Popular Pin Oak Fast-Growing Shade Tree
- Dark Green Leaves in Summer
- Brilliant Red Fall Display
- Hardy and Adaptable
- Important Wildlife Tree in Food Forests
- Can Tolerate Wet Soil
- Native to North America
One of the most popular Northern Oaks, the Pin Oak (Quercus palustris) is a fast-growing shade tree, especially while young. Pin Oak grows about 24 inches a year and becomes an elegant shade tree.
The Pin Oak has a lot of admirable qualities, but honestly. That incredible fall color pretty much seals the deal, doesn’t it? The gleaming dark green leaves of summer turn a deep range of russet, bronze, and barn red.
Pin Oak tree in autumn works so beautifully as an accent for harvest season.
You’ll love the Pin Oak’s leaves larger, U-shaped opening between the lobes and bristle tips. This distinguishes it from other Northern Oak trees and grants it a unique appearance.
The summer leaves cast a dense, delicious shade. As beautiful as the Pin Oak tree is all summer long, autumn brings even more appeal. The Pin Oak tree is highly prized for its brilliant fall display of red and deep-bronze color. The outstanding color lasts for nearly a month.
After fall color, the Pin Oaks leaves will persist on the tree often through winter unless blown off by heavy winter storms. Like all Oaks, the bark is particularly attractive.
The Pin Oak has a significant presence in the landscape, especially in winter. The highest branches are held upright. Below that, the thick middle branches are horizontal, and the lowest branches hang down, sweeping away from the trunk. Over time, the downturned lower branches become pendulous and will sway in the slightest breeze.
Of special note are the tough little branchlets that cover the limbs. Farmers used these branchlets to pin together the beams of their barns. Hence, the name Pin Oak.
In America today, the Pin Oak trees remains one of the most popular Oak trees. It’s used for street trees to shade an avenue. Lower limbs are kept pruned back to the main trunk for street trees.
Urban tree planners use Pin Oaks to create grove settings in parks. Forestry teams use them in diversified plantings. Of course, they are also a popular shade tree for the home landscape.
It’s a good idea to give this wonderful tree enough elbow room to grow into the magnificent, tall specimen it wants to be. Choose a sunny spot for Pin Oak tree and you’ll be amazed how quickly it graces your home with shade and beauty. Order today!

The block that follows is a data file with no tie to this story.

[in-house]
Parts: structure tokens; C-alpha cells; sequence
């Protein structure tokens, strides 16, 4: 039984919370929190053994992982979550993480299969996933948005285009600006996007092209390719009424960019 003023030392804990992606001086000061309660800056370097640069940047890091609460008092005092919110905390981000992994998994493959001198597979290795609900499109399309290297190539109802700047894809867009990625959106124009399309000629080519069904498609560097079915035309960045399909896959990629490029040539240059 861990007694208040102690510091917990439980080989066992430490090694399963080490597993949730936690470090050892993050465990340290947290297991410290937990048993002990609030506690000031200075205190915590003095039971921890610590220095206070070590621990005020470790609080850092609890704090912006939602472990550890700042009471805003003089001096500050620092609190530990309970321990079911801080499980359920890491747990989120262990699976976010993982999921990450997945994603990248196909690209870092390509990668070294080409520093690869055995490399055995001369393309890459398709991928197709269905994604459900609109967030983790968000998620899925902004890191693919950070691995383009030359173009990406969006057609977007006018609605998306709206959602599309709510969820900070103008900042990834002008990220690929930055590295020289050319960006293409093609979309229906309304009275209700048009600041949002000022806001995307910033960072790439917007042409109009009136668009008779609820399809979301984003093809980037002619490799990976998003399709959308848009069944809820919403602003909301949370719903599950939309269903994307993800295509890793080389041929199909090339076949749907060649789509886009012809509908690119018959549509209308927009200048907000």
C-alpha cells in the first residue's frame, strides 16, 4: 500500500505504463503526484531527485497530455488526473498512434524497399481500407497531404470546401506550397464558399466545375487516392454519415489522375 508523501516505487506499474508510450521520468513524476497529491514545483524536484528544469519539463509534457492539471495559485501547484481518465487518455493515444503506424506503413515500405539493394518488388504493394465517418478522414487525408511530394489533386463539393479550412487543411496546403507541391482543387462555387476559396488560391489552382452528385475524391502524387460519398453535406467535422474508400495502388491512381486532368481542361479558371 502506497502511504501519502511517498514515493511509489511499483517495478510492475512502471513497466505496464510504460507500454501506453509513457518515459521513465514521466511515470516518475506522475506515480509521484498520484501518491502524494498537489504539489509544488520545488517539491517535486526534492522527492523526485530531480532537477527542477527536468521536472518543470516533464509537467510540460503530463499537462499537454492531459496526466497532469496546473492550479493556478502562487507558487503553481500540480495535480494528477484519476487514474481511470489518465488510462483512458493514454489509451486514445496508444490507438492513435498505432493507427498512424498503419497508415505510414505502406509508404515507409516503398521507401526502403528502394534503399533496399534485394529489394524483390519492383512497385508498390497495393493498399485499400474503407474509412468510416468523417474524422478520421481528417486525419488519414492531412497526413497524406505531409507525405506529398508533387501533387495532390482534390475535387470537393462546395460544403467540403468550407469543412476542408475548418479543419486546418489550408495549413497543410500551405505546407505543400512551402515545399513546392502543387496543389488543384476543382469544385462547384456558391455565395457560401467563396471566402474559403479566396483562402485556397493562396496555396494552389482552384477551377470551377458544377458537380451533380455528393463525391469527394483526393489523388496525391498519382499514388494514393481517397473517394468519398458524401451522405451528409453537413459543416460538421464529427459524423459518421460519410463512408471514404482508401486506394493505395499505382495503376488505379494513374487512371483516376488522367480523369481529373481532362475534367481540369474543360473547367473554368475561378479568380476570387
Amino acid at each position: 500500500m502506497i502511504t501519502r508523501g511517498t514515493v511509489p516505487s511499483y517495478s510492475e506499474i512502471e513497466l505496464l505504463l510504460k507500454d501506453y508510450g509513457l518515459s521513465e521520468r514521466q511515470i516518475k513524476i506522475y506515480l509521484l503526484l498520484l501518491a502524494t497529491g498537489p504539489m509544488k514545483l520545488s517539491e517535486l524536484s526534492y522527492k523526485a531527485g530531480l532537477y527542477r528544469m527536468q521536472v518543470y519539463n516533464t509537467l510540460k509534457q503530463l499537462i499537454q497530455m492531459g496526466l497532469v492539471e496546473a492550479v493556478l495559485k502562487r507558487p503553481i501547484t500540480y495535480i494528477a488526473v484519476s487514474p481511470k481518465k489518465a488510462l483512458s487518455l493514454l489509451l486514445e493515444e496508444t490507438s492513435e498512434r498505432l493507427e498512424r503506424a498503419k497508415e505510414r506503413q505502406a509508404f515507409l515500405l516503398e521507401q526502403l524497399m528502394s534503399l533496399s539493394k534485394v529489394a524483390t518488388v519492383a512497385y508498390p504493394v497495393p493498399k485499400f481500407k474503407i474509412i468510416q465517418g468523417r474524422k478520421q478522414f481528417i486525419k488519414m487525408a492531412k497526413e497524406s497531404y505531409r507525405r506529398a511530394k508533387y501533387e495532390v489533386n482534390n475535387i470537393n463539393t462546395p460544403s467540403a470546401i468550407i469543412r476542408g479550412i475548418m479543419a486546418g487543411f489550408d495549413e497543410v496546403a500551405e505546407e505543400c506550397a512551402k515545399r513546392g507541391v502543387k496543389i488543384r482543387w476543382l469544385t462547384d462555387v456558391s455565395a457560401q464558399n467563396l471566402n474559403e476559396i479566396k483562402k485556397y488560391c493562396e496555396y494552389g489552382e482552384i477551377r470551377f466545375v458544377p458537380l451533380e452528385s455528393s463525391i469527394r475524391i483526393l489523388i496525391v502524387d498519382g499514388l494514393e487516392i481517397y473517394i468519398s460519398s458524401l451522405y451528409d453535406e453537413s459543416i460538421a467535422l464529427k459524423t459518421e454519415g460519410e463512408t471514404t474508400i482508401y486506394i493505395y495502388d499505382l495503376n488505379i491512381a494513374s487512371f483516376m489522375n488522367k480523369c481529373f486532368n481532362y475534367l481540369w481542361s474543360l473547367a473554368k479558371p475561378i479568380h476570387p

How to Use Pin Oak Tree in the Landscape
The Pin Oak tree is one of the most popular of the Northern Oaks. No wonder! It is prized for the beauty of its symmetrical pyramid shape and its incredible fall color.
It would look great as a central focal point in your yard. Or, consider planting one on the south or west side of your home to provide relief from the summer sun.
Give it plenty of room to spread out to appreciate its shape and form. In a large landscape, consider running a row along a fence. Or, plant a row on either side of a long driveway for a marvelous arrival experience at your property. Plant them 18 feet apart on center, measuring from trunk to trunk.
If we tell you that one of the nicknames for this tree is Swamp Oak, can you imagine where you may be able to utilize it? Rain Gardens are a great place to showcase this tree. You’ll capture and filter rainwater runoff in a beautiful way with Pin Oak in the Mesic – or Middle Zone.
After roughly 20 years, the Pin Oak produces an annual crop of small, round brown acorns with a thin cap that are eagerly eaten by a wide variety of animals. Watch as Mallard and Wood ducks take a break from their fall migration to visit the tree. Deer, Wild Turkeys and Squirrels may also stop in to provide a show for your enjoyment.
You’ll draw wildlife by planting this tree in your food plot. Acorns are edible for humans, too. They must be carefully processed to remove tannins and should not be eaten raw. A site in full sun is best for canopy grown and acorn mast production.
#ProPlantTips for Care
Little or no maintenance is needed to the Pin Oak once it is established. When young, prune up lower limbs to create space and keep limbs off the ground.
The adaptable Pin Oak is adapted to a wide range of soil types and can tolerate of wet soils and brief periods of drought. Even if you have poor soil, the Pin Oak will thrive.as long as the pH is under 6.5. Feed it Dr. Earth Acid Lover’s Organic and Natural Premium Fertilizer in early spring and mid-summer.
With shallow, fibrous root systems, the Pin Oak is tolerant of transplanting. It needs plenty of summer water. In times of extreme heat, give it extra water. It is found on Firescaping plant lists throughout the Midwest.
Order this magnificent American treasure today!